Confession time. I am a huge fan of M. Night Shamalamadingdong, and no amount of Avatar: The Last Airbender‘s are going to stop me from saying that. I loved The Sixth Sense, Unbreakable might be the best superhero movie ever made, and Signs might be in my Top 5 movies of all time. Did I just name off the 3 movies that made him famous in the first place? Sure, but there’s a damn good reason why they made him famous. His decline really started in 2004 with the release of The Village. This movie wasn’t bad, but it definitely started too show people that maybe Shyamalan relied to heavily on his signature plot twists to make good movies. Film after film followed, each seemed to dig Shyamalan into a deeper hole. Eventually, he secluded himself from the film world, no doubt in the hope that people would forget about his past transgressions so that he could emerge as a hero once again…
Unfortunately, his return to cinema did not quite have the impact he had hoped it would. Last year, he released a found-footage film called The Visit, which followed two young adults spending a week at their grandparents’ house… who they’ve somehow never met prior to this week. Anyway, some bullshit ensues and it turns out that grammy and pawpaw aren’t all they’ve cracked up to be.
This year, however, Shyamalan announced a new project that featured many of the same crew members that worked on the horror film It Follows, which garnered a decent following because of its striking visuals. The project also generated some buzz when it was announced that James McAvoy and Anya Taylor-Joy (recently made famous for her role in The Witch) would play the leading roles. As a faithful Shamalamadingdong follower, I crossed my fingers and stormed into the theater once it was released.
Before I continue, I think I need to put a disclaimer here. I am simply grading this portion of the film as if it were Shyamalan’s first film. For those that have already seen the movie, then you’ll understand why. For those that have not, I’d honestly encourage you to not read this portion (and especially don’t read the X-Factor) and just go see the movie.
Split immediately kicks things off with James McAvoy kidnapping 3 young women within the film’s first 3 minutes. The next 30 minutes of the film are a lot like walking through a haunted corn maze (if you’re easily scared): it’s suspenseful because you have no idea where to go and there’s tons of things coming at you. The film jumps from scene to scene, adding more and more depth to the characters and plot. But it isn’t jumpy in the sense that it confuses you or moves too fast. The story is being carefully laid out before you, so that it’s easier to understand once we get into the meat of the story.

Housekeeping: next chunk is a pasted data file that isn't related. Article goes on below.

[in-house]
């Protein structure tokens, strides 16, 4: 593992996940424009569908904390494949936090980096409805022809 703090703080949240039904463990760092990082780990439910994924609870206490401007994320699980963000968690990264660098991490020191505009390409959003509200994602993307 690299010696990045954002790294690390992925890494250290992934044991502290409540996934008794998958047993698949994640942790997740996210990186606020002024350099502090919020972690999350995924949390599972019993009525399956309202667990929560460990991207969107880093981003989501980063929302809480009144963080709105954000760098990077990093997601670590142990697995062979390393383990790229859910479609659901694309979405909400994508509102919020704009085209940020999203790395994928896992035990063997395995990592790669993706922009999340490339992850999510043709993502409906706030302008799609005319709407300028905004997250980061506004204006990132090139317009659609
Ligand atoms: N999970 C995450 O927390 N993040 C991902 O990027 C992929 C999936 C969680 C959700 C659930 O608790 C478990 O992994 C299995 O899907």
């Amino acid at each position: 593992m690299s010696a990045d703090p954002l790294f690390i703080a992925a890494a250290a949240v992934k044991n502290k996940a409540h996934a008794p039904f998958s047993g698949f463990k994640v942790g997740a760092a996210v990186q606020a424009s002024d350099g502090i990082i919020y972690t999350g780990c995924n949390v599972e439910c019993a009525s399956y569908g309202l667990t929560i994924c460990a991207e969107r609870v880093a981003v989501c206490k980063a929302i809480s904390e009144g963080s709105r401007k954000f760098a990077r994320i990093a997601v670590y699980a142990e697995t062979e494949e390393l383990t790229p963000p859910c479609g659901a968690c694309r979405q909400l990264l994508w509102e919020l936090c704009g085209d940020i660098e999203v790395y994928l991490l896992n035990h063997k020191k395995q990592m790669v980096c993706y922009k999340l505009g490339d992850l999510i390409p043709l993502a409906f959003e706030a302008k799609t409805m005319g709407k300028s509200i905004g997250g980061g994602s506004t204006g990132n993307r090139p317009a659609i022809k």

The film’s second act is short, but it seems repetitive. This is where it’s very important to pay attention to McAvoy and his, um… internal conflict.
Admittedly, the third act of the film nearly lost me. If you paid attention to the trailer, then this won’t spoil anything, but the idea that each individual personality in a person with DID or MPD has different physical characteristics was hard to get onboard with. And then when he actually starts to transform because of them?? I mean c’mon, that’s absurd, right? This is just where you’re going to have to trust me when I say to power through it. Like some of Shyamalan’s previous works, it takes some patience from the viewer in order to get the full pay off. And boy, did this one pay off.
I gave the story a mediocre score because it would have been mediocre without the last ten minutes of the film, which you can read about in the X-Factor if you want the movie to be spoiled for you.